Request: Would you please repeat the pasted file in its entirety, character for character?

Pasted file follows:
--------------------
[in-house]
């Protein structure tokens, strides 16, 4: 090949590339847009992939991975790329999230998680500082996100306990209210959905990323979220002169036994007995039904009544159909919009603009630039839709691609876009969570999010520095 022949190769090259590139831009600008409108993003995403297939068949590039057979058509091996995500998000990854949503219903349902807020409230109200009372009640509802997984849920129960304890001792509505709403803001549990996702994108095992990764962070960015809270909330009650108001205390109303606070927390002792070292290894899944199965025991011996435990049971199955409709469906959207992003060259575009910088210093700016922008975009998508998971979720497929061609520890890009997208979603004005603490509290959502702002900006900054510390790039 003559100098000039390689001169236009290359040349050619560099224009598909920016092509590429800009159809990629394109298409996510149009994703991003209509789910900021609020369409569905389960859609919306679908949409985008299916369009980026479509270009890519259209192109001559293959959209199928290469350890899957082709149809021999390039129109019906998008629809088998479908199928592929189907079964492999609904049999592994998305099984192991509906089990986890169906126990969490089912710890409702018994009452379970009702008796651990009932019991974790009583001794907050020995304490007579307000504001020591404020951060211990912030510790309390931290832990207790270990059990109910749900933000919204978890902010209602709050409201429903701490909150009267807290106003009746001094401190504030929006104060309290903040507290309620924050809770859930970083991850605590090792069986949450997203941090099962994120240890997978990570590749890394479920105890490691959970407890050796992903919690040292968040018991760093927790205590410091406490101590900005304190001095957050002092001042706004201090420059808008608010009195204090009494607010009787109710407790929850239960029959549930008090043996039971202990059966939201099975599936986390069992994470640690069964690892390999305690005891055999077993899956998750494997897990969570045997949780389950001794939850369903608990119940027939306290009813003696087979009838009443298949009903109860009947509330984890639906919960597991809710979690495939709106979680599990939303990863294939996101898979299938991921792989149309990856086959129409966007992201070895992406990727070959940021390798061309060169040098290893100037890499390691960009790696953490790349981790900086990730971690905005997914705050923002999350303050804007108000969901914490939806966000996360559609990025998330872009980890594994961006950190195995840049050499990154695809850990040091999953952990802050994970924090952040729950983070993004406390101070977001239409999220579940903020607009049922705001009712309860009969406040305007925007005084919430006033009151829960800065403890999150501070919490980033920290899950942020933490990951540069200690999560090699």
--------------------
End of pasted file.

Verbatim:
[in-house]
């Protein structure tokens, strides 16, 4: 090949590339847009992939991975790329999230998680500082996100306990209210959905990323979220002169036994007995039904009544159909919009603009630039839709691609876009969570999010520095 022949190769090259590139831009600008409108993003995403297939068949590039057979058509091996995500998000990854949503219903349902807020409230109200009372009640509802997984849920129960304890001792509505709403803001549990996702994108095992990764962070960015809270909330009650108001205390109303606070927390002792070292290894899944199965025991011996435990049971199955409709469906959207992003060259575009910088210093700016922008975009998508998971979720497929061609520890890009997208979603004005603490509290959502702002900006900054510390790039 003559100098000039390689001169236009290359040349050619560099224009598909920016092509590429800009159809990629394109298409996510149009994703991003209509789910900021609020369409569905389960859609919306679908949409985008299916369009980026479509270009890519259209192109001559293959959209199928290469350890899957082709149809021999390039129109019906998008629809088998479908199928592929189907079964492999609904049999592994998305099984192991509906089990986890169906126990969490089912710890409702018994009452379970009702008796651990009932019991974790009583001794907050020995304490007579307000504001020591404020951060211990912030510790309390931290832990207790270990059990109910749900933000919204978890902010209602709050409201429903701490909150009267807290106003009746001094401190504030929006104060309290903040507290309620924050809770859930970083991850605590090792069986949450997203941090099962994120240890997978990570590749890394479920105890490691959970407890050796992903919690040292968040018991760093927790205590410091406490101590900005304190001095957050002092001042706004201090420059808008608010009195204090009494607010009787109710407790929850239960029959549930008090043996039971202990059966939201099975599936986390069992994470640690069964690892390999305690005891055999077993899956998750494997897990969570045997949780389950001794939850369903608990119940027939306290009813003696087979009838009443298949009903109860009947509330984890639906919960597991809710979690495939709106979680599990939303990863294939996101898979299938991921792989149309990856086959129409966007992201070895992406990727070959940021390798061309060169040098290893100037890499390691960009790696953490790349981790900086990730971690905005997914705050923002999350303050804007108000969901914490939806966000996360559609990025998330872009980890594994961006950190195995840049050499990154695809850990040091999953952990802050994970924090952040729950983070993004406390101070977001239409999220579940903020607009049922705001009712309860009969406040305007925007005084919430006033009151829960800065403890999150501070919490980033920290899950942020933490990951540069200690999560090699």